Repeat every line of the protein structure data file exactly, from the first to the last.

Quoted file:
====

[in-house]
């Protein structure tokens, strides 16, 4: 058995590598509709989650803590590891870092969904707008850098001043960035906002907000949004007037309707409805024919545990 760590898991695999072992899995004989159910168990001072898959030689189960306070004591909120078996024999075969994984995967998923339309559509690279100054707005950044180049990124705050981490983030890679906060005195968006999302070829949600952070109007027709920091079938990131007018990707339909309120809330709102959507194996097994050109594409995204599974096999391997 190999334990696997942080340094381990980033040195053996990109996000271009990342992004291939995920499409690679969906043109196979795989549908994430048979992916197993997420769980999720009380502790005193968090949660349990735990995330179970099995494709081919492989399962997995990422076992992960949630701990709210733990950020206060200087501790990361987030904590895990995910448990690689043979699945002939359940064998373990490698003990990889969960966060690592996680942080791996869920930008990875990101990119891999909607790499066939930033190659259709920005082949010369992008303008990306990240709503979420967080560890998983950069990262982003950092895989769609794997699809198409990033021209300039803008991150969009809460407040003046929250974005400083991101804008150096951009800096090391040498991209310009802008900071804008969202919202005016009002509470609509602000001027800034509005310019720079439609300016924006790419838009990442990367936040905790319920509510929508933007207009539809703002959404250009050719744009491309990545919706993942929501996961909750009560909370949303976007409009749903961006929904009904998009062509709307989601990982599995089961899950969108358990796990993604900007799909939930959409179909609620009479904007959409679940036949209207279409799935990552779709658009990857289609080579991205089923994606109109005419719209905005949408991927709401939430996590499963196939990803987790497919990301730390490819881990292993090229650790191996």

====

[in-house]
């Protein structure tokens, strides 16, 4: 058995590598509709989650803590590891870092969904707008850098001043960035906002907000949004007037309707409805024919545990 760590898991695999072992899995004989159910168990001072898959030689189960306070004591909120078996024999075969994984995967998923339309559509690279100054707005950044180049990124705050981490983030890679906060005195968006999302070829949600952070109007027709920091079938990131007018990707339909309120809330709102959507194996097994050109594409995204599974096999391997 190999334990696997942080340094381990980033040195053996990109996000271009990342992004291939995920499409690679969906043109196979795989549908994430048979992916197993997420769980999720009380502790005193968090949660349990735990995330179970099995494709081919492989399962997995990422076992992960949630701990709210733990950020206060200087501790990361987030904590895990995910448990690689043979699945002939359940064998373990490698003990990889969960966060690592996680942080791996869920930008990875990101990119891999909607790499066939930033190659259709920005082949010369992008303008990306990240709503979420967080560890998983950069990262982003950092895989769609794997699809198409990033021209300039803008991150969009809460407040003046929250974005400083991101804008150096951009800096090391040498991209310009802008900071804008969202919202005016009002509470609509602000001027800034509005310019720079439609300016924006790419838009990442990367936040905790319920509510929508933007207009539809703002959404250009050719744009491309990545919706993942929501996961909750009560909370949303976007409009749903961006929904009904998009062509709307989601990982599995089961899950969108358990796990993604900007799909939930959409179909609620009479904007959409679940036949209207279409799935990552779709658009990857289609080579991205089923994606109109005419719209905005949408991927709401939430996590499963196939990803987790497919990301730390490819881990292993090229650790191996």